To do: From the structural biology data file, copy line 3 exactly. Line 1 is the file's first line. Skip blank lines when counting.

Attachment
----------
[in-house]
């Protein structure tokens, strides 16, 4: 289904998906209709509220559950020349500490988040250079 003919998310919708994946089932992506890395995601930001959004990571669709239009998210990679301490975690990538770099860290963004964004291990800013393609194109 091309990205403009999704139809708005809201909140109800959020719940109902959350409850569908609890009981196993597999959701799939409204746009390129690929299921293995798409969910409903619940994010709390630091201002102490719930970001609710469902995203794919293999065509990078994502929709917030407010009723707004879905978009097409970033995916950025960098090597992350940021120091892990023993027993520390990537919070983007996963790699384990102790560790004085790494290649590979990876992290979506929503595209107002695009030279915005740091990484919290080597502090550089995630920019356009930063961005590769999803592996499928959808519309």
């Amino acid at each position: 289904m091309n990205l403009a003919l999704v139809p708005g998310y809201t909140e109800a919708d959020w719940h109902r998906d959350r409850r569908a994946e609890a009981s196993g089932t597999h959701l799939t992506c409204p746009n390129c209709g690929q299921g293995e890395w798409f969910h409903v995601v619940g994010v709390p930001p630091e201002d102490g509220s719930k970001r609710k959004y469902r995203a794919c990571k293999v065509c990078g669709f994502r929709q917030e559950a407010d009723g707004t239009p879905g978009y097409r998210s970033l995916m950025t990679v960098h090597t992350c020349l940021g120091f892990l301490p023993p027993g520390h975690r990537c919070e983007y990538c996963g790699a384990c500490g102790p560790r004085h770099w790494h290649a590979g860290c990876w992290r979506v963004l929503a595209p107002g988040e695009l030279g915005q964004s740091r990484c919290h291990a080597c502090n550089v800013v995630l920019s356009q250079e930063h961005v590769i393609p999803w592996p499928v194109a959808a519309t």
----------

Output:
């Amino acid at each position: 289904m091309n990205l403009a003919l999704v139809p708005g998310y809201t909140e109800a919708d959020w719940h109902r998906d959350r409850r569908a994946e609890a009981s196993g089932t597999h959701l799939t992506c409204p746009n390129c209709g690929q299921g293995e890395w798409f969910h409903v995601v619940g994010v709390p930001p630091e201002d102490g509220s719930k970001r609710k959004y469902r995203a794919c990571k293999v065509c990078g669709f994502r929709q917030e559950a407010d009723g707004t239009p879905g978009y097409r998210s970033l995916m950025t990679v960098h090597t992350c020349l940021g120091f892990l301490p023993p027993g520390h975690r990537c919070e983007y990538c996963g790699a384990c500490g102790p560790r004085h770099w790494h290649a590979g860290c990876w992290r979506v963004l929503a595209p107002g988040e695009l030279g915005q964004s740091r990484c919290h291990a080597c502090n550089v800013v995630l920019s356009q250079e930063h961005v590769i393609p999803w592996p499928v194109a959808a519309t």